The Bristol BayTimes
An Alaska AP Member Exchange
DILLINGHAM (AP) -- The deck of the Wave Dancer, a fiberglass stern-picker fishing boat, is snugly ensconced in its own building. Its prow isn't so coddled, however -- it protrudes out into the elements.
It looks as though the Wave Dancer is struggling to emerge from a chrysalis. In a sense, she is being reborn.
Her owner, fisherman Max Martin, has been working all winter to put a new engine into the Wave Dancer and remodel the deck.
First he put the boat up on blocks and then he built a building around the deck to shelter him from winter's teeth as he toiled to bring new life to the sturdy little boat.
The engine of the 22-year-old boat, which Martin bought seven years ago, had finally grown too tired to push the boat through Bristol Bay's sometimes stormy waters, so Martin decided to put in a bigger engine.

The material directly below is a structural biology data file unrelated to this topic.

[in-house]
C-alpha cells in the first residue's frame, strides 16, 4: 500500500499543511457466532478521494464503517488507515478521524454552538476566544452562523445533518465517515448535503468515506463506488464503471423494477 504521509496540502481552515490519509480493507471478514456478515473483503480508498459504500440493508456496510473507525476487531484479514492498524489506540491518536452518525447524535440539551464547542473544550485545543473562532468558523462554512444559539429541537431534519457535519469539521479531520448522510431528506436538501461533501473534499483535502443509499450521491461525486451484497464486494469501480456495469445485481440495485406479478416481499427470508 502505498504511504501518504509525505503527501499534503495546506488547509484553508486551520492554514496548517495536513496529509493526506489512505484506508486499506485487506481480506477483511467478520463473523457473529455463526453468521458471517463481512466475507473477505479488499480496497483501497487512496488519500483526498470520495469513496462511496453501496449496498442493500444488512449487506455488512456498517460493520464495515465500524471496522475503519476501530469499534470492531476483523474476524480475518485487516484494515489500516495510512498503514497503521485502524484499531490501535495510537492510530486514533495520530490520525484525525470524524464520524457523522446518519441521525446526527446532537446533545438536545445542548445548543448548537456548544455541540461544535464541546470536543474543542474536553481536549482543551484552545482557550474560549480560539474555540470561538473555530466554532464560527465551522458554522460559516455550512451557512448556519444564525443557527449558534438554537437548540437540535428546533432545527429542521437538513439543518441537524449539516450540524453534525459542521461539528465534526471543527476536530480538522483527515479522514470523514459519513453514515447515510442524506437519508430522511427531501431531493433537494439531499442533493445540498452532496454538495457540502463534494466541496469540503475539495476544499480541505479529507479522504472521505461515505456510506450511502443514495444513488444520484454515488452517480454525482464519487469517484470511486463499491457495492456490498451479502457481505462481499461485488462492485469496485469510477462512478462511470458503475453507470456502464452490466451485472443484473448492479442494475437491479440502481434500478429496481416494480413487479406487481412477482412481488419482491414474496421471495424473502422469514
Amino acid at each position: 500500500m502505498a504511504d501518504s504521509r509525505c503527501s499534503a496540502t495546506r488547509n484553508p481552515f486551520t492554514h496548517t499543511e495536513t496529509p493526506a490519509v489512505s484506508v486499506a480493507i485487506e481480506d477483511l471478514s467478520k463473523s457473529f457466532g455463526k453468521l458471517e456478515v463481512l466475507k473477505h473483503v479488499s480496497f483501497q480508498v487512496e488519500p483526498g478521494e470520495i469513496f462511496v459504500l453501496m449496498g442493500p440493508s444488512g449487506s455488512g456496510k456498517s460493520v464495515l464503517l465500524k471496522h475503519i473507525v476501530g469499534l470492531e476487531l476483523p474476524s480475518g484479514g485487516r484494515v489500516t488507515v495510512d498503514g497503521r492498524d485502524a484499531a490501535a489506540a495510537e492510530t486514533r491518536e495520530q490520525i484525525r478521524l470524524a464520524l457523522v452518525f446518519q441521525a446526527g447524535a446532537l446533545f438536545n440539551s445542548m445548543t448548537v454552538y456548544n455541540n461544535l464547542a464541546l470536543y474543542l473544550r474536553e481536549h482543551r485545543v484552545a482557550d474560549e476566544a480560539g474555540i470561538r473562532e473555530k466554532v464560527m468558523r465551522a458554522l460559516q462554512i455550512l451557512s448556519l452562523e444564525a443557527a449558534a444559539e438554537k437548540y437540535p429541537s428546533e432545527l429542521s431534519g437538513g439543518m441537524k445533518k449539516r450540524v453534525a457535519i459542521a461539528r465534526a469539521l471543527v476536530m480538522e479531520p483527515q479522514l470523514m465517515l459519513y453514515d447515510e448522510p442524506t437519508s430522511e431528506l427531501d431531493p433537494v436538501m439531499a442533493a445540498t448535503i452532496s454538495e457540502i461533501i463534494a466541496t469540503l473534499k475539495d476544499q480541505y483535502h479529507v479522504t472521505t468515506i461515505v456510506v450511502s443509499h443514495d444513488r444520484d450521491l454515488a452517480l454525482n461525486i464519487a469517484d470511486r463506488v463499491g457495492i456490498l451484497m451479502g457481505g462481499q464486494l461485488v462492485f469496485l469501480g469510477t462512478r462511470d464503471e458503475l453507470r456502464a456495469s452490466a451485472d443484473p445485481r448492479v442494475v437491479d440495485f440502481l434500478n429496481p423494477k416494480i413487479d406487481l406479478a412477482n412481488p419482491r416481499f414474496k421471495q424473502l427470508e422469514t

He built the deck up to be flush with the original boat sides and created eight individual compartments to hold the salmon, each with its own hatch cover.
''It will carry about 7,000 pounds of salmon,'' Martin said. ''That isn't a lot out here, but it's enough for me.''
Then he put new railing and siding around the now flush deck, all of which involved a lot of welding, he said.
''The last thing to do is get the engine running. We'll be ready to go by fishing, if I have to row the boat out there,'' Martin said.
Martin admitted it would probably have been easier to buy a new boat.
''Call me sentimental, but I'm attached to this boat,'' he said.
Martin's wife, Suzy, who also rolled up her sleeves and worked in the bowels of the boat, doesn't look hopeful that this will be the last of the big projects.
''Oh, it'll be something else,'' she said.
When the boat is finally ready to join battle in this summer's sockeye fishery, the building that has sheltered the vessel during its transformation will remain for another purpose -- a two-car garage.
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